U.K. Building Services operating income of $7 million or 5.4% of revenues represents an improvement of $1.7 million with a slight reduction in operating margin over 2020 Second quarter. Approximately $800,000 of this period-over-period improvement is due to positive foreign exchange movement with the remainder attributable to an increase in project activity primarily within the commercial market sector. The decrease in quarterly operating margin is a result of an increase in the ratio of selling, general and administrative expenses to revenues in the current quarter as the prior year benefited from certain short-term cost-cutting initiatives and acute response to the COVID-19 pandemic. We are now on Slide nine. Additional financial items of significance for the quarter not addressed on my previous slides are as follows: quarter two gross profit of $376.3 million was higher than 2020's comparable quarter by $61 million or 19.3%. Gross margin of 15.4% is 30 basis points lower than last year's quarter due to shifts in revenue mix in both our U.S. Mechanical Construction and U.S. Building Services segment within the quarter. Diluted earnings per share in the second quarter of 2021 is $1.78 as compared to a loss per diluted share of $1.52 in the year ago period. On an adjusted basis, after adding back the impairment loss on goodwill, identifiable intangible assets and other loan of assets recorded last year, 2020's non-GAAP diluted earnings per share was $1.44. When compared to our current year's when compared to our current quarter's performance, we are reporting a $0.34 or 23.6% quarter-over-quarter EPS improvement. This 2021 quarterly diluted EPS of $1.78 represents a new all-time record for any quarterly period in our history despite some of the headwinds we continue to face.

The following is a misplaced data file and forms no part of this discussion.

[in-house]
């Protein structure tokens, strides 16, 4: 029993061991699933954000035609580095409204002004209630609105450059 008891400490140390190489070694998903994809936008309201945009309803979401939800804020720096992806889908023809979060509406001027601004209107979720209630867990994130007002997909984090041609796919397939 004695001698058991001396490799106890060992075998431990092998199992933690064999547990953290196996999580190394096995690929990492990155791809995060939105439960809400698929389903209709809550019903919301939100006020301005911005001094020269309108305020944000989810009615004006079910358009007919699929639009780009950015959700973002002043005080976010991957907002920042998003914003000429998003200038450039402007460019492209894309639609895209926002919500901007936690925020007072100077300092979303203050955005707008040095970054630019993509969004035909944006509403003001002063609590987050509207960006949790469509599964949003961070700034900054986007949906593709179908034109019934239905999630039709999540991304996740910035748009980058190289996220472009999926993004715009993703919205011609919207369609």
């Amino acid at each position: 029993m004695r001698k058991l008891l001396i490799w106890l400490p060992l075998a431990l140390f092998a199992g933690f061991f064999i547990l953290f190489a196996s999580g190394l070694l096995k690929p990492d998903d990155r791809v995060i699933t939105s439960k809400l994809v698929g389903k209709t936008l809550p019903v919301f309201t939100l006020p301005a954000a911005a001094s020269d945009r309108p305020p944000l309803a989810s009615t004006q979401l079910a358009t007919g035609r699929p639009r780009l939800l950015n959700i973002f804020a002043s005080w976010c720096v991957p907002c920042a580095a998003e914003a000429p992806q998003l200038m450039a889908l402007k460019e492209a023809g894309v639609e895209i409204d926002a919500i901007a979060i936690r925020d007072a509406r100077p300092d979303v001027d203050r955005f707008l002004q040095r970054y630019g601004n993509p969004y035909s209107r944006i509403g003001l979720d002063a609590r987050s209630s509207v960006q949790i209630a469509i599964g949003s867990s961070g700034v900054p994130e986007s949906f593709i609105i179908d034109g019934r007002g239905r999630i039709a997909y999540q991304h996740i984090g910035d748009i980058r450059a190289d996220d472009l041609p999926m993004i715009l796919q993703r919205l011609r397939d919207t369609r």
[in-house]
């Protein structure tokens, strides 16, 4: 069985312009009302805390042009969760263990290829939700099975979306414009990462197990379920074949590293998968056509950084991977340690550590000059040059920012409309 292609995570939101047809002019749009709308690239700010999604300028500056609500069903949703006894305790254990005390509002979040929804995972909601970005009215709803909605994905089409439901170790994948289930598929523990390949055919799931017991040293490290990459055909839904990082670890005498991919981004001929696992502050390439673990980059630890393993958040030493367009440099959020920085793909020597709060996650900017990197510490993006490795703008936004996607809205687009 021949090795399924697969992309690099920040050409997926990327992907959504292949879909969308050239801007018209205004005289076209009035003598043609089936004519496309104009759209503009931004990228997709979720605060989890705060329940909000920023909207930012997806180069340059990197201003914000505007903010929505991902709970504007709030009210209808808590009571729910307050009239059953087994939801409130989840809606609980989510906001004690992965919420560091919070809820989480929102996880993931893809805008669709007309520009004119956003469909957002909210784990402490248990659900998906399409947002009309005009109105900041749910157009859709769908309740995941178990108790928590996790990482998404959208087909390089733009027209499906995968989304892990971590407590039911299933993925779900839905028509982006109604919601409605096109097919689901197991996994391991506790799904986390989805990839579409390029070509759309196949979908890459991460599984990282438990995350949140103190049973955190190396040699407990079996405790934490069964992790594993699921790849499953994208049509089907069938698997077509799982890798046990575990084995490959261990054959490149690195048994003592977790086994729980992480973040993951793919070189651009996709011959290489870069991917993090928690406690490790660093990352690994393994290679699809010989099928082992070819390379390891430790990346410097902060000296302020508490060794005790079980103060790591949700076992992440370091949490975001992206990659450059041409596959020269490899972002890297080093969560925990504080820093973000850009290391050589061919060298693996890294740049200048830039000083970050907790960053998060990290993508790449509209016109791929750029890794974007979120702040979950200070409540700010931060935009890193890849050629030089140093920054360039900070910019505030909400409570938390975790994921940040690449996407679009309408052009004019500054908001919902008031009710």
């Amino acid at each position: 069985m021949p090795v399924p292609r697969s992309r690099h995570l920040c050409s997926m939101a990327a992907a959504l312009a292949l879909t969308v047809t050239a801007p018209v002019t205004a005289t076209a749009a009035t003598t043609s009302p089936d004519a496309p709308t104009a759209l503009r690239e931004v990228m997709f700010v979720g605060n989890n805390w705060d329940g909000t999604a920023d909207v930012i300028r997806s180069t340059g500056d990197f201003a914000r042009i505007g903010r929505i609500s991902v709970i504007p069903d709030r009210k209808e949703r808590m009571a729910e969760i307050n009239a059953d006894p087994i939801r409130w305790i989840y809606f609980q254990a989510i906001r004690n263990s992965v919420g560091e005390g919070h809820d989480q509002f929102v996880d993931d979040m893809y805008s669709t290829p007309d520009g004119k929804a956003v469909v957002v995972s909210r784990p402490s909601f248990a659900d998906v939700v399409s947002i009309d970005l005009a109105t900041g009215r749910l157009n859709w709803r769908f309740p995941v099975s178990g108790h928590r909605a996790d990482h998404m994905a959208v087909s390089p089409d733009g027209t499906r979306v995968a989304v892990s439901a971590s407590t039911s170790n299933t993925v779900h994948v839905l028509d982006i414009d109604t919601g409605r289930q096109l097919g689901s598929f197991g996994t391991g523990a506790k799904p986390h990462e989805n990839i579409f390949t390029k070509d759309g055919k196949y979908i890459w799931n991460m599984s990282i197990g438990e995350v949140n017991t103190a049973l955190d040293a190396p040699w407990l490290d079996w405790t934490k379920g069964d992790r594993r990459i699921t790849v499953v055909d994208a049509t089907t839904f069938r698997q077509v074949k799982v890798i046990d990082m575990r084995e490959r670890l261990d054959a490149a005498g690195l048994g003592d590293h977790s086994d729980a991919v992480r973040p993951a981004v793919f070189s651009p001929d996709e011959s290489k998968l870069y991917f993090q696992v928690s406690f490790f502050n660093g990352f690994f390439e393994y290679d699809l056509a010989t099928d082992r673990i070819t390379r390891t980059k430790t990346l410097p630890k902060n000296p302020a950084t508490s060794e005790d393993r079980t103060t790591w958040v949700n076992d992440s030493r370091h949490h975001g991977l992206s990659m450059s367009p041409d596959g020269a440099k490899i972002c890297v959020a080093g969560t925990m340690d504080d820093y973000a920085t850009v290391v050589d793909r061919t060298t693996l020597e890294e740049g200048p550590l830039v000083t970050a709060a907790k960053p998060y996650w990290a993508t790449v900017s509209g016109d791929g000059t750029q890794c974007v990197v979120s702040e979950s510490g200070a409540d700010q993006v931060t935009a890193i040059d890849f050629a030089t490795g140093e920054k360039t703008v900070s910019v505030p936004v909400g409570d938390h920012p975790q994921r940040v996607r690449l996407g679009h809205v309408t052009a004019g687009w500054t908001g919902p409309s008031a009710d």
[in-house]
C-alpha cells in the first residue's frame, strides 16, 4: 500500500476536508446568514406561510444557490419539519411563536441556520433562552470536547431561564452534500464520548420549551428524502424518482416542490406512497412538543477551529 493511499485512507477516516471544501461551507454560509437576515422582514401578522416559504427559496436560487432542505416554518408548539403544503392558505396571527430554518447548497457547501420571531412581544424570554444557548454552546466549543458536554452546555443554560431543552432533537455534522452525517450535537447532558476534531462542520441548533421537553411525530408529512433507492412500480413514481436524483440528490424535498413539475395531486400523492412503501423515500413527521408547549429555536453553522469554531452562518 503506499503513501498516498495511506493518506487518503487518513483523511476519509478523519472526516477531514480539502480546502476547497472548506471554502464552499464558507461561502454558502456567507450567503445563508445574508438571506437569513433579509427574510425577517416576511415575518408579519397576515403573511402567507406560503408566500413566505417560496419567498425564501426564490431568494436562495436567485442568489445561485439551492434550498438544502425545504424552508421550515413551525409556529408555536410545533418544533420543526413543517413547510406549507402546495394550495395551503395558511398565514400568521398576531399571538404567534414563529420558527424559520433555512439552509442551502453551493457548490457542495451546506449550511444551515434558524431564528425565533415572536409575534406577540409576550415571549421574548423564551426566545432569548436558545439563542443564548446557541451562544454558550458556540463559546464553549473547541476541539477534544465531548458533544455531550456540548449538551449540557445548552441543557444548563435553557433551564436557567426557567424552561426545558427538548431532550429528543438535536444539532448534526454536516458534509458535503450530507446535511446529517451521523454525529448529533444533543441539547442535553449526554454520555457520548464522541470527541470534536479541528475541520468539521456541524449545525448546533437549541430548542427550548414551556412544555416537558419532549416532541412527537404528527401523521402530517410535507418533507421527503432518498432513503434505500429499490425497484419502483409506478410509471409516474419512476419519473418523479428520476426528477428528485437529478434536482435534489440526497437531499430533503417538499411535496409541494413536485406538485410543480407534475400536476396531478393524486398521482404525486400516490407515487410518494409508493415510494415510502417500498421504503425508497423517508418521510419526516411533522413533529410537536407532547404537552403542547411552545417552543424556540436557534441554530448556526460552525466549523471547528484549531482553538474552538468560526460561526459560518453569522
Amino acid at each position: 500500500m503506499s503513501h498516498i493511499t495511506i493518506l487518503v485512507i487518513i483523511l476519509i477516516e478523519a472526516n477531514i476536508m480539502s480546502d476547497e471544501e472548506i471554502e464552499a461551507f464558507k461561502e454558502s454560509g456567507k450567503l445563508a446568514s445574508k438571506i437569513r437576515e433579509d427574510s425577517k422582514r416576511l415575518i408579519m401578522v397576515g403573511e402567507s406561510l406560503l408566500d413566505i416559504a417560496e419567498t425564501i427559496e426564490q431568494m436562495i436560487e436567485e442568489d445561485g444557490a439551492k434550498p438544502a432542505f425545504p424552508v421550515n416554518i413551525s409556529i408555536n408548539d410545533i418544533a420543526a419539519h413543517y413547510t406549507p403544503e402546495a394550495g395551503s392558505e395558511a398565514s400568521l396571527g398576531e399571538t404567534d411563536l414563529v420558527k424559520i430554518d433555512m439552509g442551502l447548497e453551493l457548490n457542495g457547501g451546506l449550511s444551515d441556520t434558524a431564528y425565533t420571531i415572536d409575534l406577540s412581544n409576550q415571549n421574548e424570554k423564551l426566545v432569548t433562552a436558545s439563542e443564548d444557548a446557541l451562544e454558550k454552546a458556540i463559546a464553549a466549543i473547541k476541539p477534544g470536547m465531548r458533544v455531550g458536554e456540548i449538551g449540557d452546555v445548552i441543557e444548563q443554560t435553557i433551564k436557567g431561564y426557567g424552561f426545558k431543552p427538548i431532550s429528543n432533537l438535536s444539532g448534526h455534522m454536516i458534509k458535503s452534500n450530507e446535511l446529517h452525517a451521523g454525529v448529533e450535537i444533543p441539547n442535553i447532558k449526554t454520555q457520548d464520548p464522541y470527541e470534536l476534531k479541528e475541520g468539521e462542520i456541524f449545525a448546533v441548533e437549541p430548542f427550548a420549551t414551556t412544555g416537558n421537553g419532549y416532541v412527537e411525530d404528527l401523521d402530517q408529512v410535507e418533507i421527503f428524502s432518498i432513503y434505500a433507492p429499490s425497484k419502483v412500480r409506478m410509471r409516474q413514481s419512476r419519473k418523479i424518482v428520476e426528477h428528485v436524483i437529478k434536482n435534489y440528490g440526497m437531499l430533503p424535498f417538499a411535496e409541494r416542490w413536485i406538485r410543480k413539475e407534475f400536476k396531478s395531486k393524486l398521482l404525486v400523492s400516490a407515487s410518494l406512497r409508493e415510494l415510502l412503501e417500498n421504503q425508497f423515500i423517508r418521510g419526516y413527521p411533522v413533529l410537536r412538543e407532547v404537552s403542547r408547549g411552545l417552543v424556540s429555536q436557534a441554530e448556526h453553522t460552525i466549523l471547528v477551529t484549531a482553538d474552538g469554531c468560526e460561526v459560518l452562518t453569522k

This is further testimony to the operational excellence demonstrated by our subsidiary and segment teams each and every day, for which I'm thankful. Please turn to Slide 10. With the quarterly commentary complete, I will touch on some high-level highlights with respect to EMCOR's results for the first six months of 2021. Revenues of $4.74 billion represent an increase of $427.9 million or 9.9%. Operating income of $250.4 million or 5.3% of revenues represent sizable increases from both 2020's reported and as-adjusted non-GAAP six-month results. Year-to-date diluted earnings per share was $3.32. Although not shown on this slide, and my last comment on our results for the first six-month period is with respect to our slightly negative operating cash flow as compared to 2020 strong cash flow performance during the first half of the year. With substantial organic revenue growth in this year's second quarter, we have experienced an increase in working capital investment as both our accounts receivable and contract asset balances have elevated in concert with our project and service volumes. Further, it is important to note that our cash flow for the prior year period was favorably impacted by certain government legislation passed in light of the COVID-19 pandemic, which allows for the deferral of the employer portion of social security taxes throughout the majority of 2020 and also extended the deadline for making estimated federal tax payments from the second to third quarter of last year. These measures, along with the United Kingdom's deferral value-added tax in the prior year, favorably impacted both our second quarter and six-month operating cash flows in 2020 by almost $100 million. My expectation for full year 2021 is that we will generate operating cash flow in excess of $300 million.